I am sure you think that seems like the title of a David Dhawan directed Govinda starring film that is aimed at the mass audiences that go to watch ‘tapori’ movies rather than the more restrained upper crust of society who feel the necessity to watch something more meaningful like say Govind Nihalani’s “Ardh Satya” or if you are even more upper crust a meaningfuller movie like Fassbinder’s “Marriage of Maria Braun” or if you are upperest crust then it has to be some meaningfullest movie made by Tarkovsky, preferably in the Swedish language.
There are innocent idiots like me who always believed that movies were all about business and that they took money to be made and once they went to the hustings they had to make money back with profit for the producers et al. So I really don’t understand how these arty farty well maybe not farty but certainly arty movies by desi and phirang directors actually get made. There must be some guilty conscience laden business person who unloads his/her guilt by indulging in a bit of philanthropy by funding films that idiots and country brutes like me do not understand. The mass masala movies may seem garish and loud but they satisfy the necessities of the aesthetically challenged and pander to their dreams of all kinds including the wet ones. Before you start thinking that you have somehow ended up on a website dedicated to film “critiqueing” let me lay your fears to rest. This is Riot Engine and here articles are written about automobiles and automobile manufacturers. In fact, this particular article is the fifth in a series about the various participants at the Auto Expo and what their displays say about their future plans.
Thus far I have profiled and felled Bajaj, KTM and Kawasaki with one keyboard stroke, since they were not there at all. I then picked up the Japanese, Yamaha, Suzuki and the mighty Honda. When talking about Honda I also talked about its erstwhile joint venture partners in India, the Hero group and Kinetic Engineering. The latter has sold out to the ambitious Mahindras and the former is now on its own. Now comes your relevant question. What has that rubbish written at the top of this article got to do with Hero MotoCorp, the now separated partner of Honda? I can assure you that what was written at the top is not rubbish at all. It is an analogy, one that is commonly used by some illustrious writers in the auto journalist fraternity. When the company called Hero Honda existed despite their considerable and most enviable success, they have been at the receiving end of some very uncharitable remarks, some made in passing others not in passing, by automotive journalists. We also know that this is the day and age of citizen journalism thanks to the internet the most democratic medium so far. These citizen journalists through their personal blogs or through the various automotive forums on line have been perpetuating this impression about Hero Honda then and Hero MotoCorp now. This is an impression that is not one based in any education, this is just the furtherance of a stereotype.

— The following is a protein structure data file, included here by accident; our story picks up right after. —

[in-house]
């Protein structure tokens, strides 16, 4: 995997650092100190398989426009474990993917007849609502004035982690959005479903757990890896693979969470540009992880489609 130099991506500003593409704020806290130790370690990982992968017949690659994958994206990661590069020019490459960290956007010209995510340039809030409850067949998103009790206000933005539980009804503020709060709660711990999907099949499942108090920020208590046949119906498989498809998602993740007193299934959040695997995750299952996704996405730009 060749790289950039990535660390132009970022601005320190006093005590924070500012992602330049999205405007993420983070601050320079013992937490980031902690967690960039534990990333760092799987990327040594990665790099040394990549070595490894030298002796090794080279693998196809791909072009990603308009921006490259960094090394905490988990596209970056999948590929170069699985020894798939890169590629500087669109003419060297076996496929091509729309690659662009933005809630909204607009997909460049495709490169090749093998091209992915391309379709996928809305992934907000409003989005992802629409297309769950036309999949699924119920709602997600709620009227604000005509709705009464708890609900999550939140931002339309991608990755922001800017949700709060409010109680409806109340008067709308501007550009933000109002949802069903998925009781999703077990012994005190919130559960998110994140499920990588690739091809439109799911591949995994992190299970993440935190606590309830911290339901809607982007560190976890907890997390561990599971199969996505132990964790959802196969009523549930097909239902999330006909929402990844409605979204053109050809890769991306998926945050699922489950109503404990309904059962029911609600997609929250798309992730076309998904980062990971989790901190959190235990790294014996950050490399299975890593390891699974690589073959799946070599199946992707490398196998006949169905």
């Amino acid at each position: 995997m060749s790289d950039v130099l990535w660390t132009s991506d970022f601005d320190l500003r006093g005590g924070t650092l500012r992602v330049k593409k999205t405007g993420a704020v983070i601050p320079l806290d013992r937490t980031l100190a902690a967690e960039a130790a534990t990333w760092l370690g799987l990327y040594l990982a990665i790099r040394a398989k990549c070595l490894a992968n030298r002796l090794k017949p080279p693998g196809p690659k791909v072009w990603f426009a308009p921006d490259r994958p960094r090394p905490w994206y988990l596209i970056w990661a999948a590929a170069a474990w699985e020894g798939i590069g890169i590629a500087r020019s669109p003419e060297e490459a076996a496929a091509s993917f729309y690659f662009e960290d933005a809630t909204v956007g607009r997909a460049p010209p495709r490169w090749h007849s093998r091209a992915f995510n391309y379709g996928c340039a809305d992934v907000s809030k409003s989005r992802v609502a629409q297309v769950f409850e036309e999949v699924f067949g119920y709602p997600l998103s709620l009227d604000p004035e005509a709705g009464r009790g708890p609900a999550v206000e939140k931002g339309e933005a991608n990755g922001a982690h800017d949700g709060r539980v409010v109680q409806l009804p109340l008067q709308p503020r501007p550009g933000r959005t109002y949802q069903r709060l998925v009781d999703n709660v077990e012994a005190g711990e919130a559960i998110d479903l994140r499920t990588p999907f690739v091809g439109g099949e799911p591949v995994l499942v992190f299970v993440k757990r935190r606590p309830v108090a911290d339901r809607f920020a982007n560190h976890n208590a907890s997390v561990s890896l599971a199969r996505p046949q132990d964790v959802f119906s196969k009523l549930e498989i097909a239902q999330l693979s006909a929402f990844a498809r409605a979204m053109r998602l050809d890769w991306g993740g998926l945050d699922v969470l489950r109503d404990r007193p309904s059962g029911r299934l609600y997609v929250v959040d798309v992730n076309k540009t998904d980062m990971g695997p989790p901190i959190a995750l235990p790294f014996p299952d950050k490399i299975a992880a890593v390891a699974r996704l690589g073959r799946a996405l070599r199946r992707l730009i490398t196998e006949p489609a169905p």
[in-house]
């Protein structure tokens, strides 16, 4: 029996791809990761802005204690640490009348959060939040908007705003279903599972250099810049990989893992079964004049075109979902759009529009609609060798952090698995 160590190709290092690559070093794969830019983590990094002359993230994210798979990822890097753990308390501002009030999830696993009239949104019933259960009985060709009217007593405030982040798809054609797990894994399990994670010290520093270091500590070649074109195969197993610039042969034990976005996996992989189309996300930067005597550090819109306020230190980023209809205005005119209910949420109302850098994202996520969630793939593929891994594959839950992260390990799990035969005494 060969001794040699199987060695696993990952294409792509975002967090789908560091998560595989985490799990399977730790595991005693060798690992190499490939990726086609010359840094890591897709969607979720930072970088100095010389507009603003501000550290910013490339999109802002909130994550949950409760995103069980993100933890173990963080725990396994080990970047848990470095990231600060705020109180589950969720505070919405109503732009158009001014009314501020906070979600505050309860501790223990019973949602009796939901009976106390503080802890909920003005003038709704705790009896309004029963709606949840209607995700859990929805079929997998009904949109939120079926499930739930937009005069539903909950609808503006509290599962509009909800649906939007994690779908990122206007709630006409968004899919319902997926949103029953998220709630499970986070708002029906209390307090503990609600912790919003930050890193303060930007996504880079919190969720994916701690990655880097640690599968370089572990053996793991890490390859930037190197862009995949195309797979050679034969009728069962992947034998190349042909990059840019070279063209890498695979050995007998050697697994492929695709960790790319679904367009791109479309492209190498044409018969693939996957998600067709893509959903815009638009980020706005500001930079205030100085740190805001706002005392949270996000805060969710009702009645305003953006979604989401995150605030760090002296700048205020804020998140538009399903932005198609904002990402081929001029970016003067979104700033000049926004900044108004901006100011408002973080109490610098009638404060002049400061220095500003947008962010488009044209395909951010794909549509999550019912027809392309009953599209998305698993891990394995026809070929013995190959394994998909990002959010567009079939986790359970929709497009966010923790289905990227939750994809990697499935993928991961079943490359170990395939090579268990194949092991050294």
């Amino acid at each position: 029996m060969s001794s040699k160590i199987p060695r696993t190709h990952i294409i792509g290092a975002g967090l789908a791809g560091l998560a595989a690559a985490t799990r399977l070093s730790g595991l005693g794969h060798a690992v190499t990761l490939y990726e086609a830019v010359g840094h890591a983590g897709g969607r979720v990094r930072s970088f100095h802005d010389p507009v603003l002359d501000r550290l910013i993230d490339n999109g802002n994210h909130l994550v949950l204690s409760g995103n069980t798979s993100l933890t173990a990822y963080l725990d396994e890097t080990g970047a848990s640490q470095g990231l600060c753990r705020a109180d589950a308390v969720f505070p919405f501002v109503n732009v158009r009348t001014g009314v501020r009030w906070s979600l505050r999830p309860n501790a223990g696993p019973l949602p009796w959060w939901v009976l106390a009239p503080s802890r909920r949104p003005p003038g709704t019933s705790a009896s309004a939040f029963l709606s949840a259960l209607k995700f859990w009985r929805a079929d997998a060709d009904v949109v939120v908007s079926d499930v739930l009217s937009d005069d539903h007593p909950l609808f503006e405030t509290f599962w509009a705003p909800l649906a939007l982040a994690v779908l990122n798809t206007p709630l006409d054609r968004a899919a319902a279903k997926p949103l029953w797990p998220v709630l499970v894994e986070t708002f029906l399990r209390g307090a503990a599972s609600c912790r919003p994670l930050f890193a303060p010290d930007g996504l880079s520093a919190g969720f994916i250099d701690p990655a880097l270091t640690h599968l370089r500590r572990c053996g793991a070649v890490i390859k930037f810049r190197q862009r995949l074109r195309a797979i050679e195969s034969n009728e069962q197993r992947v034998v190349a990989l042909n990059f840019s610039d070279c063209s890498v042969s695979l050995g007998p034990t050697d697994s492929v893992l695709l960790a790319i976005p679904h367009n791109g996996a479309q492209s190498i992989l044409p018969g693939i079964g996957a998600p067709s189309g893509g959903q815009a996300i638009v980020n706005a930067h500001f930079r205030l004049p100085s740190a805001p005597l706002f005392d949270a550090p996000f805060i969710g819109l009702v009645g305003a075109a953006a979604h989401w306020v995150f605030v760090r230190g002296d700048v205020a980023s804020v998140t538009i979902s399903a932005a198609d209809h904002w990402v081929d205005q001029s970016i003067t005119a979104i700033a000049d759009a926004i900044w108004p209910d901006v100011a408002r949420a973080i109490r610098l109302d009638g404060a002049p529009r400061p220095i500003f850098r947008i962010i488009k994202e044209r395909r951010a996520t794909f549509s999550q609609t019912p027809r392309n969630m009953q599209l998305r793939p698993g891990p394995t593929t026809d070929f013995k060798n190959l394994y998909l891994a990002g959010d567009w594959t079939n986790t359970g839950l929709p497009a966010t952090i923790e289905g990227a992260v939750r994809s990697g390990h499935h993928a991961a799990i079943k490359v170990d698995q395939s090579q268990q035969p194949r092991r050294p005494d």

So to put it succinctly, Hero Honda then and Hero MotoCorp (to be referred to as only Hero from now on) now have been unfairly characterized by all kinds of auto journalism. At the centre of this characterization are a couple of issues. One refers to the lack of technological capability in the Hero group despite 25 years of association with Honda and two the sense of aesthetics and the nature of upgrades that have been carried out on Hero Honda products. If the display at the Auto Expo is anything to go by it seems as if the first of the two objections that journalists have raised is spot on. We will comeback to that very soon. Let us consider the more controversial criticism that centres around the nature of upgrades which are non-technological and aesthetic in nature. In order to understand this we need to turn to the colonial mind that our auto journalists possess. Good aesthetics=European cars and bikes. Good engineering (including high revving engines) but flimsy quality=Japanese cars and bikes. Horrible aesthetics and not very good quality engineering=Korean cars and bikes, horrible aesthetics and agricultural engineering=American cars and bikes. Everything coming out of India in all aspects does not even command the respect that a dog turd does.